a year of reading

“A reader lives a thousand lives before he dies. The man who never reads, lives only one.”

George R.R. Martin

As we grow up, our lives become overrun by responsibilities. Going to work. Paying the bills. Car maintenence. Attending appointments. We often forget to take time for ourselves, because we become so consumed by these mundane tasks. It’s difficult to find a happy balance. For the year 2016, I’ve committed myself to making time for me. More specifically, I plan on reading more books. I have always been an avid reader for as long as I can remember, but unfortunately, somewhere along the way, I’ve forgotten how to incorporate reading into my busy schedule.

I’ve currently set my reading challenge goal to 12 books for the year (1 book per month). It may seem like a small number, but to me it’s manageable and realistic. Hopefully I’ll be able to go above and beyond that number, but if not, I won’t be disappointed.

As I complete a book, I’ll add it to my list below. By doing so, I’m hoping it will keep me accountable. And more importantly, I look forward to re-reading this post at the end of the year to reflect and celebrate my achievements.

If you have any book recommendations, please feel free to comment. I’m open to any and all suggestions.

Happy reading!

MY 2016 READING CHALLENGE:

1. Wonder by R.J. Palacio
(Although Wonder is considered to be a children’s literature book, I think every human (young and old) should read this beautiful story. In some way (big or small), we can all relate to Auggie Pullman at some point in our lives. I loved that this was the first book I read for my challenge. I completed it within a week, and to be honest, I was quite sad that it came to an end. Hopefully more people read this book, and hopefully more people choose kindness)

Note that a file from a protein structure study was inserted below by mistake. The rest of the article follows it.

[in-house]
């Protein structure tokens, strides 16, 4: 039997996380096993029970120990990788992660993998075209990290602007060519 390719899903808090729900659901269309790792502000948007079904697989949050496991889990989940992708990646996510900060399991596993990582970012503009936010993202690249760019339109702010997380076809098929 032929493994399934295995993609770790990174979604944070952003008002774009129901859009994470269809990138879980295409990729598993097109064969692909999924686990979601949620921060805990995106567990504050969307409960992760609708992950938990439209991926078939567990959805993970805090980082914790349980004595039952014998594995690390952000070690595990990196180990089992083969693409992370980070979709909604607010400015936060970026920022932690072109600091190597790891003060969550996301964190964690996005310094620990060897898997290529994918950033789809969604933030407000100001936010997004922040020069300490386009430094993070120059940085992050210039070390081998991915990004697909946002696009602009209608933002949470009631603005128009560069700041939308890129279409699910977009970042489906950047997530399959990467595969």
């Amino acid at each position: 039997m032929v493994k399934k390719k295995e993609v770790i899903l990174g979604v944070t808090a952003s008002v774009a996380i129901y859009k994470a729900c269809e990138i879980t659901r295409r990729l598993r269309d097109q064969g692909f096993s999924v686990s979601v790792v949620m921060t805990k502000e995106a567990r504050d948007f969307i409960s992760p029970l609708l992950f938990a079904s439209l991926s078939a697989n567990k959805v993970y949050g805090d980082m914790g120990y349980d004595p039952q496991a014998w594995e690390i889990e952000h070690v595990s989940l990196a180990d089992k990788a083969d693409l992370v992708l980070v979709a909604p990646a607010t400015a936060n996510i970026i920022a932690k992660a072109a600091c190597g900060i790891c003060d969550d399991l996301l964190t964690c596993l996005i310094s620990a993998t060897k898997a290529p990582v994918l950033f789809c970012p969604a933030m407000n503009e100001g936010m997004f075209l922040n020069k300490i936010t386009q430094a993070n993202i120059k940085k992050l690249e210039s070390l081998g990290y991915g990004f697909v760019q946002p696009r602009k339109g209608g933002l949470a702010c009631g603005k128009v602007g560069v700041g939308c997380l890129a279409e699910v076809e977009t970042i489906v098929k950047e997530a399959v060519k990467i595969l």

2. Me Before You by Jojo Moyes
(“You only get one life. It’s actually your duty to live it as fully as possible.” Yes, this book does involve a love story between two very different people, but I don’t think that’s the entire focus of the story. The most important take away for me, is that life is precious and we shouldn’t settle for ordinary. The story is about pushing your limits, living boldly, loving life and never holding back. ‘Me Before You’ took me on a roller coaster ride of emotions that I think I’m still trying to recover from. However, I’m looking forward to seeing the movie and reading the sequel.)

3. What I Know For Sure by Oprah Winfrey
I’ve never been a huge Oprah fan, but I do respect her. I thoroughly enjoyed this read and found myself highlighting/bookmarking specific inspirational quotes that I could relate to. Someone describes this book as a “deep cleansing breath” and I couldn’t agree more.

4. The Way I Used To Be by Amber Smith
The moment I started reading this book, I couldn’t put it down. I actually finished it in 4 days. The subject of this story is pretty sensitive in nature. It’s about the sexual assault of a young teenage girl named Eden. For me the story was heartbreaking, yet beautiful at the same time. I sympathized with Smith’s characters and felt that Eden’s story was powerful. Her experience pulled at my heartstrings. A worthwhile read, for sure.

5. The Season of You & Me by Robin Constantine
If you’re looking for a simple beach read, then The Season of You & Me is for you. I liked the concept of the story, two teenagers looking to escape the realities they are faced with in their lives. A summer romance. It was good in theory, but I just didn’t really enjoy the writing. The author utilized a hashtag throughout the story (#wheelchairperk), which just didn’t make sense to me. I know this was to appeal to an adolescent crowd, but it made me cringe every time I read it. It just didn’t seem to fit in. A little disappointed by it.